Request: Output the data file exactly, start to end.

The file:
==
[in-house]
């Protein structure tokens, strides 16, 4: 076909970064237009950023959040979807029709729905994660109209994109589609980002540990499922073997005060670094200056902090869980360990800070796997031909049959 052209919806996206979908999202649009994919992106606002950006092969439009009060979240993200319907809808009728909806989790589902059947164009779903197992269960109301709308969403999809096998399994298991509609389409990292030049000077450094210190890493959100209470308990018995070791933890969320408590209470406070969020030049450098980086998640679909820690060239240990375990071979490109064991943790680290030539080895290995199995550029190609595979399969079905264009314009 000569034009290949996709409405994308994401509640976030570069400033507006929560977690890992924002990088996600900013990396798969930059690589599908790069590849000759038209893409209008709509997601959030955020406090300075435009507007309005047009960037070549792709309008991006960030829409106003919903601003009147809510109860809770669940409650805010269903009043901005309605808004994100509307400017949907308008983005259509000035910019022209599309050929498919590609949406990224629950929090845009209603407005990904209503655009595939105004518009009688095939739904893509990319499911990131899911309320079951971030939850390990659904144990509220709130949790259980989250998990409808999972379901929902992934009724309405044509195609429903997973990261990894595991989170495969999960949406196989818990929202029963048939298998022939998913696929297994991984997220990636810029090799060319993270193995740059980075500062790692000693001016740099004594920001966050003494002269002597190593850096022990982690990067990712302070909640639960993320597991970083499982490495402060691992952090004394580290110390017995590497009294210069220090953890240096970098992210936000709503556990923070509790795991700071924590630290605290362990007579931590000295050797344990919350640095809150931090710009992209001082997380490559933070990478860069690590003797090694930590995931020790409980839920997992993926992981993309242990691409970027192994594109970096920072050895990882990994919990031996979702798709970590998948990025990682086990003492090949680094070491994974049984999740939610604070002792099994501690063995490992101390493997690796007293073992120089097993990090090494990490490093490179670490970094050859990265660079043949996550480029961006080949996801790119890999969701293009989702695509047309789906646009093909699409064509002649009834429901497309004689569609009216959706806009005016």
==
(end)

[in-house]
């Protein structure tokens, strides 16, 4: 076909970064237009950023959040979807029709729905994660109209994109589609980002540990499922073997005060670094200056902090869980360990800070796997031909049959 052209919806996206979908999202649009994919992106606002950006092969439009009060979240993200319907809808009728909806989790589902059947164009779903197992269960109301709308969403999809096998399994298991509609389409990292030049000077450094210190890493959100209470308990018995070791933890969320408590209470406070969020030049450098980086998640679909820690060239240990375990071979490109064991943790680290030539080895290995199995550029190609595979399969079905264009314009 000569034009290949996709409405994308994401509640976030570069400033507006929560977690890992924002990088996600900013990396798969930059690589599908790069590849000759038209893409209008709509997601959030955020406090300075435009507007309005047009960037070549792709309008991006960030829409106003919903601003009147809510109860809770669940409650805010269903009043901005309605808004994100509307400017949907308008983005259509000035910019022209599309050929498919590609949406990224629950929090845009209603407005990904209503655009595939105004518009009688095939739904893509990319499911990131899911309320079951971030939850390990659904144990509220709130949790259980989250998990409808999972379901929902992934009724309405044509195609429903997973990261990894595991989170495969999960949406196989818990929202029963048939298998022939998913696929297994991984997220990636810029090799060319993270193995740059980075500062790692000693001016740099004594920001966050003494002269002597190593850096022990982690990067990712302070909640639960993320597991970083499982490495402060691992952090004394580290110390017995590497009294210069220090953890240096970098992210936000709503556990923070509790795991700071924590630290605290362990007579931590000295050797344990919350640095809150931090710009992209001082997380490559933070990478860069690590003797090694930590995931020790409980839920997992993926992981993309242990691409970027192994594109970096920072050895990882990994919990031996979702798709970590998948990025990682086990003492090949680094070491994974049984999740939610604070002792099994501690063995490992101390493997690796007293073992120089097993990090090494990490490093490179670490970094050859990265660079043949996550480029961006080949996801790119890999969701293009989702695509047309789906646009093909699409064509002649009834429901497309004689569609009216959706806009005016």